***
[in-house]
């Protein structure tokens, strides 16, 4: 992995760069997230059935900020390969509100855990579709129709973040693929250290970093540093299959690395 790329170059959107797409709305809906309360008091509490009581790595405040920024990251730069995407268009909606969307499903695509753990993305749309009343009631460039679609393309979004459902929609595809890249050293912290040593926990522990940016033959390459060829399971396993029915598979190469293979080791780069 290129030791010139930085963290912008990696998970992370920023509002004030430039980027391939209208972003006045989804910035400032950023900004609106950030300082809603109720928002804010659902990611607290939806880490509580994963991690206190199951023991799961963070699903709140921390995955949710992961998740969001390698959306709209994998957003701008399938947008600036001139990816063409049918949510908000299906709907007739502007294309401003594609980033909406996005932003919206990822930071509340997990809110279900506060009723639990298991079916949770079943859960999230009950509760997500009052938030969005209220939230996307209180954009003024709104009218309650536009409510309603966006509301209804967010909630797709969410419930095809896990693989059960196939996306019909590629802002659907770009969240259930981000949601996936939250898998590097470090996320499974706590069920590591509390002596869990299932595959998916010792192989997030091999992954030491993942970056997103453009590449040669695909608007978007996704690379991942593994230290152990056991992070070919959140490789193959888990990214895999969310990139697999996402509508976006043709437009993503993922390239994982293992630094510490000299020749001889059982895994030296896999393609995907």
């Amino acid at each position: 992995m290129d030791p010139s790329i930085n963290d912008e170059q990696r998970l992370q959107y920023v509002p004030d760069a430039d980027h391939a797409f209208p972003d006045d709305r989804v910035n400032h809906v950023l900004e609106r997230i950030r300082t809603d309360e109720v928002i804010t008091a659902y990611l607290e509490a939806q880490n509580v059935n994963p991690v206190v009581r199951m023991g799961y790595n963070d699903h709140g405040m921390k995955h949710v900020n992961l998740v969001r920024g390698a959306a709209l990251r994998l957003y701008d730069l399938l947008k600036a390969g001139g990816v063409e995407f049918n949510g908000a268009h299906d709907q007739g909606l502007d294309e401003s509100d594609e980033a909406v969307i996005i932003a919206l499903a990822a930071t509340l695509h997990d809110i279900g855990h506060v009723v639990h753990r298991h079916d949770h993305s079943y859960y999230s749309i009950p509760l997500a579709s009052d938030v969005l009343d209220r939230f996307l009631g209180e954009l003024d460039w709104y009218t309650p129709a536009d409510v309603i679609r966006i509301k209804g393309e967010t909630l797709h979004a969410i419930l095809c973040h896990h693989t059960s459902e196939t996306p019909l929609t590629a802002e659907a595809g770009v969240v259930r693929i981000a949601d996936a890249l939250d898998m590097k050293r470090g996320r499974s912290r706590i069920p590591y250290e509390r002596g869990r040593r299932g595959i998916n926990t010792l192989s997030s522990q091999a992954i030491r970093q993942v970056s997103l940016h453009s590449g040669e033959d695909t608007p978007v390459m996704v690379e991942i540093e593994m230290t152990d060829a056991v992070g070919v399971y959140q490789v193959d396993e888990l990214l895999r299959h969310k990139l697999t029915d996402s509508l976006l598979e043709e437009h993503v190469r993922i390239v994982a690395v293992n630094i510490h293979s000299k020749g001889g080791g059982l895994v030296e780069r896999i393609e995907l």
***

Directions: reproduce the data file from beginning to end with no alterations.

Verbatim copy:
[in-house]
């Protein structure tokens, strides 16, 4: 992995760069997230059935900020390969509100855990579709129709973040693929250290970093540093299959690395 790329170059959107797409709305809906309360008091509490009581790595405040920024990251730069995407268009909606969307499903695509753990993305749309009343009631460039679609393309979004459902929609595809890249050293912290040593926990522990940016033959390459060829399971396993029915598979190469293979080791780069 290129030791010139930085963290912008990696998970992370920023509002004030430039980027391939209208972003006045989804910035400032950023900004609106950030300082809603109720928002804010659902990611607290939806880490509580994963991690206190199951023991799961963070699903709140921390995955949710992961998740969001390698959306709209994998957003701008399938947008600036001139990816063409049918949510908000299906709907007739502007294309401003594609980033909406996005932003919206990822930071509340997990809110279900506060009723639990298991079916949770079943859960999230009950509760997500009052938030969005209220939230996307209180954009003024709104009218309650536009409510309603966006509301209804967010909630797709969410419930095809896990693989059960196939996306019909590629802002659907770009969240259930981000949601996936939250898998590097470090996320499974706590069920590591509390002596869990299932595959998916010792192989997030091999992954030491993942970056997103453009590449040669695909608007978007996704690379991942593994230290152990056991992070070919959140490789193959888990990214895999969310990139697999996402509508976006043709437009993503993922390239994982293992630094510490000299020749001889059982895994030296896999393609995907």
């Amino acid at each position: 992995m290129d030791p010139s790329i930085n963290d912008e170059q990696r998970l992370q959107y920023v509002p004030d760069a430039d980027h391939a797409f209208p972003d006045d709305r989804v910035n400032h809906v950023l900004e609106r997230i950030r300082t809603d309360e109720v928002i804010t008091a659902y990611l607290e509490a939806q880490n509580v059935n994963p991690v206190v009581r199951m023991g799961y790595n963070d699903h709140g405040m921390k995955h949710v900020n992961l998740v969001r920024g390698a959306a709209l990251r994998l957003y701008d730069l399938l947008k600036a390969g001139g990816v063409e995407f049918n949510g908000a268009h299906d709907q007739g909606l502007d294309e401003s509100d594609e980033a909406v969307i996005i932003a919206l499903a990822a930071t509340l695509h997990d809110i279900g855990h506060v009723v639990h753990r298991h079916d949770h993305s079943y859960y999230s749309i009950p509760l997500a579709s009052d938030v969005l009343d209220r939230f996307l009631g209180e954009l003024d460039w709104y009218t309650p129709a536009d409510v309603i679609r966006i509301k209804g393309e967010t909630l797709h979004a969410i419930l095809c973040h896990h693989t059960s459902e196939t996306p019909l929609t590629a802002e659907a595809g770009v969240v259930r693929i981000a949601d996936a890249l939250d898998m590097k050293r470090g996320r499974s912290r706590i069920p590591y250290e509390r002596g869990r040593r299932g595959i998916n926990t010792l192989s997030s522990q091999a992954i030491r970093q993942v970056s997103l940016h453009s590449g040669e033959d695909t608007p978007v390459m996704v690379e991942i540093e593994m230290t152990d060829a056991v992070g070919v399971y959140q490789v193959d396993e888990l990214l895999r299959h969310k990139l697999t029915d996402s509508l976006l598979e043709e437009h993503v190469r993922i390239v994982a690395v293992n630094i510490h293979s000299k020749g001889g080791g059982l895994v030296e780069r896999i393609e995907l």